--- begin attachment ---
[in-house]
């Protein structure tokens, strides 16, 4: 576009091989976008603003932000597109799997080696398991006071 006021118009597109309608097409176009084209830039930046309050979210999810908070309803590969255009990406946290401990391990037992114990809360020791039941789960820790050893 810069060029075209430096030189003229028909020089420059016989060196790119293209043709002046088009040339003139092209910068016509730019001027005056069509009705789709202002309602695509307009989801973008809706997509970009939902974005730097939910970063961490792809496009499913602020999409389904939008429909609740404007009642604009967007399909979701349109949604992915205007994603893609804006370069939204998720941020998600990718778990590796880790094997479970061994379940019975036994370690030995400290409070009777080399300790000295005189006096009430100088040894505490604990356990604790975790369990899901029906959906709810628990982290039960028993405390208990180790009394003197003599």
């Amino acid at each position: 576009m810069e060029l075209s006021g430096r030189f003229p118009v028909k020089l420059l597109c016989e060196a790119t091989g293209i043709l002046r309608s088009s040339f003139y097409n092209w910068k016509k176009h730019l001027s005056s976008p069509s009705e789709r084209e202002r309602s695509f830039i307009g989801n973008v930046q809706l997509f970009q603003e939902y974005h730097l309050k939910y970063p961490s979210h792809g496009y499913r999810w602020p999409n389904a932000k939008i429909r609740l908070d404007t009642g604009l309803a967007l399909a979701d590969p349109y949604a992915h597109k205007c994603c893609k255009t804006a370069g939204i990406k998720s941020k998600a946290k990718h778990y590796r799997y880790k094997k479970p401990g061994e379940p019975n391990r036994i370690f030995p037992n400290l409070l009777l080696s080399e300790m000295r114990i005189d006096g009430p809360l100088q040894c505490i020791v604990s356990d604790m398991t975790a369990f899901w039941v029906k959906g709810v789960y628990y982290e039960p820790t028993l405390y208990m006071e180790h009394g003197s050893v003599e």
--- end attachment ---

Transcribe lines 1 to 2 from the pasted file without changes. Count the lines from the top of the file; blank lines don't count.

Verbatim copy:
[in-house]
């Protein structure tokens, strides 16, 4: 576009091989976008603003932000597109799997080696398991006071 006021118009597109309608097409176009084209830039930046309050979210999810908070309803590969255009990406946290401990391990037992114990809360020791039941789960820790050893 810069060029075209430096030189003229028909020089420059016989060196790119293209043709002046088009040339003139092209910068016509730019001027005056069509009705789709202002309602695509307009989801973008809706997509970009939902974005730097939910970063961490792809496009499913602020999409389904939008429909609740404007009642604009967007399909979701349109949604992915205007994603893609804006370069939204998720941020998600990718778990590796880790094997479970061994379940019975036994370690030995400290409070009777080399300790000295005189006096009430100088040894505490604990356990604790975790369990899901029906959906709810628990982290039960028993405390208990180790009394003197003599």